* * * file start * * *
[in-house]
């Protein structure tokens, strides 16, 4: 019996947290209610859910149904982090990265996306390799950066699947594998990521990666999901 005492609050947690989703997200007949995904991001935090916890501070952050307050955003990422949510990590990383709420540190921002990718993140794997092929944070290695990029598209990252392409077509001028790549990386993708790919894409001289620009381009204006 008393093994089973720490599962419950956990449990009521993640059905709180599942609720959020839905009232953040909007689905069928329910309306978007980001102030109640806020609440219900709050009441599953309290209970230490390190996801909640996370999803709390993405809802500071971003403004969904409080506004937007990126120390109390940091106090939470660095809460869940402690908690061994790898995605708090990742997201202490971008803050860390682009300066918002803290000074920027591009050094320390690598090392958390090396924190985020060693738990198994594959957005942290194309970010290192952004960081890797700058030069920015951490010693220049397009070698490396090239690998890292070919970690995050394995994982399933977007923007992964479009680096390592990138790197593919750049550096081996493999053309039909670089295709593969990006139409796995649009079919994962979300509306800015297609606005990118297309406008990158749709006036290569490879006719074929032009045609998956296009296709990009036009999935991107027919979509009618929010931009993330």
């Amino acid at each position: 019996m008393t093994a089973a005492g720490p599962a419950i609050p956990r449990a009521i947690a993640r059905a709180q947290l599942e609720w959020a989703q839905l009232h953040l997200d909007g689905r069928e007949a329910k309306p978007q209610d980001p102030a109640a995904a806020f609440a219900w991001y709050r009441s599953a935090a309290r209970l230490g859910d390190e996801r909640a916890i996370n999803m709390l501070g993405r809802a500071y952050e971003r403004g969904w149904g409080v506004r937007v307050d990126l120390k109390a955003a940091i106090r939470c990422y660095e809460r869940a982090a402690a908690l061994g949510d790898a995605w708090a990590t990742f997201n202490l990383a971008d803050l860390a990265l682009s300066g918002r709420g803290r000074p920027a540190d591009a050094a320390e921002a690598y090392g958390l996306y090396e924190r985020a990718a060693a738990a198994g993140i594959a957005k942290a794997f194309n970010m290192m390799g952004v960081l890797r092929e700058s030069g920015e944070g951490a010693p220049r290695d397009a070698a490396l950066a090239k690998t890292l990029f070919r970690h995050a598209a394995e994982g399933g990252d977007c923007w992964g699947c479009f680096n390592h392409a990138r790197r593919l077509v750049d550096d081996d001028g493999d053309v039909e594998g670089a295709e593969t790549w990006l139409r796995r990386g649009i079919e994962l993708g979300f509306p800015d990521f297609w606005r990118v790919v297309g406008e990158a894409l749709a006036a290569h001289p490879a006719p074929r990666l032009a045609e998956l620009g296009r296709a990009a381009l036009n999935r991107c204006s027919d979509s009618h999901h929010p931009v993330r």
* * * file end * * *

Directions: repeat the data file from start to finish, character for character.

[in-house]
């Protein structure tokens, strides 16, 4: 019996947290209610859910149904982090990265996306390799950066699947594998990521990666999901 005492609050947690989703997200007949995904991001935090916890501070952050307050955003990422949510990590990383709420540190921002990718993140794997092929944070290695990029598209990252392409077509001028790549990386993708790919894409001289620009381009204006 008393093994089973720490599962419950956990449990009521993640059905709180599942609720959020839905009232953040909007689905069928329910309306978007980001102030109640806020609440219900709050009441599953309290209970230490390190996801909640996370999803709390993405809802500071971003403004969904409080506004937007990126120390109390940091106090939470660095809460869940402690908690061994790898995605708090990742997201202490971008803050860390682009300066918002803290000074920027591009050094320390690598090392958390090396924190985020060693738990198994594959957005942290194309970010290192952004960081890797700058030069920015951490010693220049397009070698490396090239690998890292070919970690995050394995994982399933977007923007992964479009680096390592990138790197593919750049550096081996493999053309039909670089295709593969990006139409796995649009079919994962979300509306800015297609606005990118297309406008990158749709006036290569490879006719074929032009045609998956296009296709990009036009999935991107027919979509009618929010931009993330």
């Amino acid at each position: 019996m008393t093994a089973a005492g720490p599962a419950i609050p956990r449990a009521i947690a993640r059905a709180q947290l599942e609720w959020a989703q839905l009232h953040l997200d909007g689905r069928e007949a329910k309306p978007q209610d980001p102030a109640a995904a806020f609440a219900w991001y709050r009441s599953a935090a309290r209970l230490g859910d390190e996801r909640a916890i996370n999803m709390l501070g993405r809802a500071y952050e971003r403004g969904w149904g409080v506004r937007v307050d990126l120390k109390a955003a940091i106090r939470c990422y660095e809460r869940a982090a402690a908690l061994g949510d790898a995605w708090a990590t990742f997201n202490l990383a971008d803050l860390a990265l682009s300066g918002r709420g803290r000074p920027a540190d591009a050094a320390e921002a690598y090392g958390l996306y090396e924190r985020a990718a060693a738990a198994g993140i594959a957005k942290a794997f194309n970010m290192m390799g952004v960081l890797r092929e700058s030069g920015e944070g951490a010693p220049r290695d397009a070698a490396l950066a090239k690998t890292l990029f070919r970690h995050a598209a394995e994982g399933g990252d977007c923007w992964g699947c479009f680096n390592h392409a990138r790197r593919l077509v750049d550096d081996d001028g493999d053309v039909e594998g670089a295709e593969t790549w990006l139409r796995r990386g649009i079919e994962l993708g979300f509306p800015d990521f297609w606005r990118v790919v297309g406008e990158a894409l749709a006036a290569h001289p490879a006719p074929r990666l032009a045609e998956l620009g296009r296709a990009a381009l036009n999935r991107c204006s027919d979509s009618h999901h929010p931009v993330r």